Motsoeneng: 90 percent local content informed by needs of the people


Former Chief Operating Officer at the SABC, Hlaudi Motsoeneng, said the 90 percent policy he initiated at the public broadcaster was informed by the needs of the people.

Speaking to journalists on Tuesday, Motsoeneng explained that the primary objective of the SABC was to promote local content – a mandate that he does not believe was being fulfilled before he took over.

He said the changes he was implementing at the SABC were necessary and that they are still necessary. He also said the notion that the local content policy was responsible for a decline in viewership was bogus.

“I have seen here, where people have been saying, the audience are going down (because of the local content policy), I want to know, how much, and who did research?” said Motsoeneng.

“Because, you see, in the broadcasting environment every time you have audience going up and down. I have checked the research where they are saying  ‘because of local content the SABC did not do well’, and when I checked it is one percent, two percent,” added Motsoeneng.

“How can you cry about two percent, one percent? But the issue is not about 90 percent. The issue, it may be because of the format that the SABC is using. the quality of music that they are putting on air. So, it can’t be because of 90 percent local content,” added Motsoeneng.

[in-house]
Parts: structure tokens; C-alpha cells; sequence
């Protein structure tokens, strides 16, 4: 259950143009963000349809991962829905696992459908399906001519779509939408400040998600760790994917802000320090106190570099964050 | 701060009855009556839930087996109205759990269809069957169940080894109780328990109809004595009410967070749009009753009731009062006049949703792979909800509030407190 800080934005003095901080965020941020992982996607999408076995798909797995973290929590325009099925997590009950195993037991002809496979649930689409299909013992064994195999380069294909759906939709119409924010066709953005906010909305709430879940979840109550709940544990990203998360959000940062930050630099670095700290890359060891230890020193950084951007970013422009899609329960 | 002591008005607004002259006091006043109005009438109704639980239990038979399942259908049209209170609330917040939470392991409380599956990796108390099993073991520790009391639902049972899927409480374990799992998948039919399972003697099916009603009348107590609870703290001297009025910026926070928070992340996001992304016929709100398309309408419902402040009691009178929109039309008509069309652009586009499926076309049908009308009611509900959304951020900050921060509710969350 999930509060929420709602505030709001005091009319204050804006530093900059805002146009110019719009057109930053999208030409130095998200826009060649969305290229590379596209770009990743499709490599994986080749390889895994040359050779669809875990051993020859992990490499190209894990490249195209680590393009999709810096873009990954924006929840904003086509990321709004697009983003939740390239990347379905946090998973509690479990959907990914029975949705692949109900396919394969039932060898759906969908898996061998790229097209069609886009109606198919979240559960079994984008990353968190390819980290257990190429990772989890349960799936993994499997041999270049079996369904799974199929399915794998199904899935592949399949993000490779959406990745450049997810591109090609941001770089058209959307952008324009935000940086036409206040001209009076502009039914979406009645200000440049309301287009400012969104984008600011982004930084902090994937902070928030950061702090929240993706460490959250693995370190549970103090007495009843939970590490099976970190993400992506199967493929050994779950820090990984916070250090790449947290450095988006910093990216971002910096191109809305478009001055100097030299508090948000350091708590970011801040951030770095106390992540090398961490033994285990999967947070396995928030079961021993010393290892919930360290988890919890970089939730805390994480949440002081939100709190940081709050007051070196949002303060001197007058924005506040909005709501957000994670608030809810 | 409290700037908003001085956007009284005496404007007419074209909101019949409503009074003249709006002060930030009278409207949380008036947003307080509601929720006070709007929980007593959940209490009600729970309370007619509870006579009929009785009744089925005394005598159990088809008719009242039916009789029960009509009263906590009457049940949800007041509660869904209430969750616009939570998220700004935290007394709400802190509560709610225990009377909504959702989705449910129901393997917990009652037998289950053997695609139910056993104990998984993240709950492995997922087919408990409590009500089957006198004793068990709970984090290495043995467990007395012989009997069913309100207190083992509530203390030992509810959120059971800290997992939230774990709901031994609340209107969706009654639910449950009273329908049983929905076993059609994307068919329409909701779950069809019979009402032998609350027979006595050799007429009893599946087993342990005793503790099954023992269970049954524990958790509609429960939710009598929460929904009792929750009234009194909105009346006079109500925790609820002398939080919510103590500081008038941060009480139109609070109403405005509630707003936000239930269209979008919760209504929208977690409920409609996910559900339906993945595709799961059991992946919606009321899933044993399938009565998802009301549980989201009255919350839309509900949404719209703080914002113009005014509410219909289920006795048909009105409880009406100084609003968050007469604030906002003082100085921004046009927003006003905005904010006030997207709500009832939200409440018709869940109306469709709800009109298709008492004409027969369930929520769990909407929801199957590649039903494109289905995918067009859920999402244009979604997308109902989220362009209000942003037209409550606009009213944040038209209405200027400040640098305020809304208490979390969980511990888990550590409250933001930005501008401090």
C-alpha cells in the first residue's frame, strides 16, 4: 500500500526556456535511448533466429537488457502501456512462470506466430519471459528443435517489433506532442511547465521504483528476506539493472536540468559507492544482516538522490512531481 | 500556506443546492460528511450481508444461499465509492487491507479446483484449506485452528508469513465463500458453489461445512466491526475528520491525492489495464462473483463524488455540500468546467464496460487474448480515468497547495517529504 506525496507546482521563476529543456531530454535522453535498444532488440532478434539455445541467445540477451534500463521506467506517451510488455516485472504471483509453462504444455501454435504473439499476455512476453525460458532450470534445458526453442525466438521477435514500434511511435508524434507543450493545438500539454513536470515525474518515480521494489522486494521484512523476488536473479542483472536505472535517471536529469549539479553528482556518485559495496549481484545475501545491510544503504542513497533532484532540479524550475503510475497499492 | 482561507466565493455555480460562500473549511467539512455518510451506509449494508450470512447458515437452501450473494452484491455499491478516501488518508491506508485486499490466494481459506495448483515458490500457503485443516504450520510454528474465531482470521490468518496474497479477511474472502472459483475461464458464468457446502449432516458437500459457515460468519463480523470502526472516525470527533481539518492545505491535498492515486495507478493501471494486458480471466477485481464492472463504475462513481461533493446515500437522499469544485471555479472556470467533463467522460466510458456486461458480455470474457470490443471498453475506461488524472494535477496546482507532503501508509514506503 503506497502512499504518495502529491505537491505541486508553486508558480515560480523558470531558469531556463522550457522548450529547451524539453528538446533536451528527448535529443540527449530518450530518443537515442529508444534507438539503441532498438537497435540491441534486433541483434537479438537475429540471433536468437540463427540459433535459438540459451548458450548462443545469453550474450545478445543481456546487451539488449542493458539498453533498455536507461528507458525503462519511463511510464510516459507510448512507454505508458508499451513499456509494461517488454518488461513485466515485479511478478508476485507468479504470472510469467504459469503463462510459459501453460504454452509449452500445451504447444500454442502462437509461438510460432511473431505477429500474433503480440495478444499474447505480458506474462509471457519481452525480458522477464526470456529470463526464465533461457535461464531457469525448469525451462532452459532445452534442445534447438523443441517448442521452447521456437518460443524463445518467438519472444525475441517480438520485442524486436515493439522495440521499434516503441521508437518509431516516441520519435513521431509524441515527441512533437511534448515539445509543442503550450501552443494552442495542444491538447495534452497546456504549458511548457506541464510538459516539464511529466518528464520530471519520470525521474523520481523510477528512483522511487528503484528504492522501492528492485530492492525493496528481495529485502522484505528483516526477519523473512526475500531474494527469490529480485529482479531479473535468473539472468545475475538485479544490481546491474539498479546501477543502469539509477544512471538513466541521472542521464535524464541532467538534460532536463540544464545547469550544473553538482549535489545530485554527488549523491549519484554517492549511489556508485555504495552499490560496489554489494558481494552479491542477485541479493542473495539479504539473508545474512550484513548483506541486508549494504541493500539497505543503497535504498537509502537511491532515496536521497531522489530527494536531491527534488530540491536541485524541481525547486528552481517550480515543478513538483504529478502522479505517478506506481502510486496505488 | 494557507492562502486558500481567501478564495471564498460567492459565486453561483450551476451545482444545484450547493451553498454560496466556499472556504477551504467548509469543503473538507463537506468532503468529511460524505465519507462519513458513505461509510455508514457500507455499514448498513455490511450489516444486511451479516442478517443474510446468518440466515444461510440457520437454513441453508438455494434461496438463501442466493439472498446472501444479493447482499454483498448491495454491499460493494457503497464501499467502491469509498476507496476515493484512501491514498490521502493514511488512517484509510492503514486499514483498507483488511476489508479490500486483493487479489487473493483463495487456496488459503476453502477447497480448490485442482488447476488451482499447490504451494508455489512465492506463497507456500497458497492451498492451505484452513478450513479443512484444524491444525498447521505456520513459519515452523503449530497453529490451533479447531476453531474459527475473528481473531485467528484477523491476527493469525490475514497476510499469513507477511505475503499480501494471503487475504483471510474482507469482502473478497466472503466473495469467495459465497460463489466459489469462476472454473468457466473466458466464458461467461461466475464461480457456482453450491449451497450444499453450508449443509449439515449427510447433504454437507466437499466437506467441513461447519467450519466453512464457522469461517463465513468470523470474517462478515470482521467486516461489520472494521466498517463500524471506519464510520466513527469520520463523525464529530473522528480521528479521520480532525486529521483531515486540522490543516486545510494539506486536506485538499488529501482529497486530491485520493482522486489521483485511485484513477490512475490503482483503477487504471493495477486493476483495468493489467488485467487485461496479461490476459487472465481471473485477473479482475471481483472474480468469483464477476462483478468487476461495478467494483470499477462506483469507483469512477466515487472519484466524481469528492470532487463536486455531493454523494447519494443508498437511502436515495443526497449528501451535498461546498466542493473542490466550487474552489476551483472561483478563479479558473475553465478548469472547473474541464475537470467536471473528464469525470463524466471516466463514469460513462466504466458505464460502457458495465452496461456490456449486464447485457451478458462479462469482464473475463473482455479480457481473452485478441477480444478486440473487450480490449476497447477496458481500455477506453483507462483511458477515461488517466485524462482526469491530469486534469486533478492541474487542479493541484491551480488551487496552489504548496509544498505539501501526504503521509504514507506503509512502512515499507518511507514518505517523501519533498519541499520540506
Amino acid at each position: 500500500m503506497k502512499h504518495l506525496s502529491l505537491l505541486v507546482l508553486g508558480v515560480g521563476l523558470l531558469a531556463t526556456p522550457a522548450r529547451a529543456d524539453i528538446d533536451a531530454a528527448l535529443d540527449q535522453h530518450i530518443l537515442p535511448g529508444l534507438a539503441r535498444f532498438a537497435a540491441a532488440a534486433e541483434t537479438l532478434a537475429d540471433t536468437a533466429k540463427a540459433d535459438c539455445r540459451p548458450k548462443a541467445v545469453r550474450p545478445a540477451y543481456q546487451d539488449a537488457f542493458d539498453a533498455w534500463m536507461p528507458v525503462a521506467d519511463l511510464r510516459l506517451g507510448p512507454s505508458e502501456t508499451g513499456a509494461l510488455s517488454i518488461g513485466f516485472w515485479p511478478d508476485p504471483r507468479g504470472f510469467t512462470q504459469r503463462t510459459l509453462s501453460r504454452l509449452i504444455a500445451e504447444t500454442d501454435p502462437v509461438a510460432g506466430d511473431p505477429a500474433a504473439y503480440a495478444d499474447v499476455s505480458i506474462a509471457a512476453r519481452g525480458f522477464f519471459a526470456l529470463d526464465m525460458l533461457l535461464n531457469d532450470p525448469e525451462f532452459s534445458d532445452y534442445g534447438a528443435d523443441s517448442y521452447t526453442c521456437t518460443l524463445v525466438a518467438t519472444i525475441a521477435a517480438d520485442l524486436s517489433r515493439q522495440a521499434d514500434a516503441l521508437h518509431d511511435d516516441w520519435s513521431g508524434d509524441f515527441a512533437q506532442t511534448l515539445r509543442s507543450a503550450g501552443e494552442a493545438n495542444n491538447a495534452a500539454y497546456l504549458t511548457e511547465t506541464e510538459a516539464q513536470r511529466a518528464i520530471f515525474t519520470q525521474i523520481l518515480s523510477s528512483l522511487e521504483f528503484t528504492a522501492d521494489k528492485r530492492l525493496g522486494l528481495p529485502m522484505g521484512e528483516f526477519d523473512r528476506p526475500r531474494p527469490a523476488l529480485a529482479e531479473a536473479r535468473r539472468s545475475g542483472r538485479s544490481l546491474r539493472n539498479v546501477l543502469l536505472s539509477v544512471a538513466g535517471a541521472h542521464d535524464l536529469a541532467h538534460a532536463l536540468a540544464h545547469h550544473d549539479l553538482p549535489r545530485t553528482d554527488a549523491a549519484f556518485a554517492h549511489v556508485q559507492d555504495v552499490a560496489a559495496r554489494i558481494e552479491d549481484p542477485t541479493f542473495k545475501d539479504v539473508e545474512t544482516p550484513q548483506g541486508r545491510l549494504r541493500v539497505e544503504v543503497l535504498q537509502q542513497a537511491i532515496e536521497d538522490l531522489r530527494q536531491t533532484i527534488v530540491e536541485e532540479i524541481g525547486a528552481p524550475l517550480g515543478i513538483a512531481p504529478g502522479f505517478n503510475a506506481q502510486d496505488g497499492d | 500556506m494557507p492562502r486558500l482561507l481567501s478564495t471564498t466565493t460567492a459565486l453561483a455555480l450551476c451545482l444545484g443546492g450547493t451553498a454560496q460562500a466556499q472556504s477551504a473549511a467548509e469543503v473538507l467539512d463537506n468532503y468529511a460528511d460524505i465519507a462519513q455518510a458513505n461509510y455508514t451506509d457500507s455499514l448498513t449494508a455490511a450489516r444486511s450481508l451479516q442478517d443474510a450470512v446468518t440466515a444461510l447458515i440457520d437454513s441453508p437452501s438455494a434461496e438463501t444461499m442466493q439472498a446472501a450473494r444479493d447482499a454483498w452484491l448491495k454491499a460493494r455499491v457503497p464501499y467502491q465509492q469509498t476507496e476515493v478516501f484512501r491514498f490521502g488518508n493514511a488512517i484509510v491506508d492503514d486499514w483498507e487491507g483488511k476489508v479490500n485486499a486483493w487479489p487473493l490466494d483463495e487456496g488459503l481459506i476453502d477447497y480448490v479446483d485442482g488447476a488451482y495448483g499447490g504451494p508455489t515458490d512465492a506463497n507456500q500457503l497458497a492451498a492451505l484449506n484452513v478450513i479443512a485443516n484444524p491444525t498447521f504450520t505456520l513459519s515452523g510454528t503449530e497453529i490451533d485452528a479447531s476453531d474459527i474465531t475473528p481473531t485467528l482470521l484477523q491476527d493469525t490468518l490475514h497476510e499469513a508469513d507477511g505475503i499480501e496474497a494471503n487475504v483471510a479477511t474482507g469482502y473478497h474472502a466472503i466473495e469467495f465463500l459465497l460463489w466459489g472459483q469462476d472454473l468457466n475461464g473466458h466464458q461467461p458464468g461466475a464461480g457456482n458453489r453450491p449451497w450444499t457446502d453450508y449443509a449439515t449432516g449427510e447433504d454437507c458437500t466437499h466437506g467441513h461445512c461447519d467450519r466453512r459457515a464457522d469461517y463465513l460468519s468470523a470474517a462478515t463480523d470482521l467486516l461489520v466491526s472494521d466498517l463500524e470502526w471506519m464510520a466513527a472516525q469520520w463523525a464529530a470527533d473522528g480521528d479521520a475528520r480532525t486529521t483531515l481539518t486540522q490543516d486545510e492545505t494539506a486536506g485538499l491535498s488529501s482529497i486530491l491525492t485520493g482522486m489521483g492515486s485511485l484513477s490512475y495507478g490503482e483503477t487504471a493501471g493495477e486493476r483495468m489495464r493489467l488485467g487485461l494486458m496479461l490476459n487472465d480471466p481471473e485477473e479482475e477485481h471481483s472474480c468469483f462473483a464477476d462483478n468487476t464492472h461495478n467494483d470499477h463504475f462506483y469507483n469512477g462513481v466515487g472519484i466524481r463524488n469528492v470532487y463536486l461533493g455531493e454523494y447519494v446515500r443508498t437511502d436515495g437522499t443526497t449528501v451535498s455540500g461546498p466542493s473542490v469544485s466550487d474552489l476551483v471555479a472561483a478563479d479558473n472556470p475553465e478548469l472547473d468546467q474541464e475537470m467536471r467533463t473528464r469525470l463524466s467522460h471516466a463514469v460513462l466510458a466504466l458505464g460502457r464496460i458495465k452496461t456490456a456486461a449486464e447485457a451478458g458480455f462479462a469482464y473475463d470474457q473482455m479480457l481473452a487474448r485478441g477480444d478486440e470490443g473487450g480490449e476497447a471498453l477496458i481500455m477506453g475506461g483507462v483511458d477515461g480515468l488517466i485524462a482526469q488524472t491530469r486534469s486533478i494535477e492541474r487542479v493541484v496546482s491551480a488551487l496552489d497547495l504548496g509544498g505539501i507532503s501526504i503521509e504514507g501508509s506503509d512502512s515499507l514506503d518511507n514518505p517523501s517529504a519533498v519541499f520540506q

Motsoeneng said it could no longer be that local acting and musical talent be overlooked, for acts from overseas. He said local stories needed to be told by locals, and heard by locals.

“That notion is misleading. but I want to say to you, in South Africa, we have people with amazing talent.  We have people who are better than those musicians outside this country, and we must promote our own musicians,” explained Motsoeneng.

“When you read the broadcasting act, I am not a lecturer, I am not going to lecture you here. But you need to go and read the role of the SABC is to promote local content. It is to promote production houses in South Africa.

“So you can’t have the Bold and the Beautiful, from outside this country, when you have writers in this country. You have creative people who can write their own stories and talk about their own culture and tradition in South Africa.

“So, when we came with this 90 percent, we were informed by the needs of people.”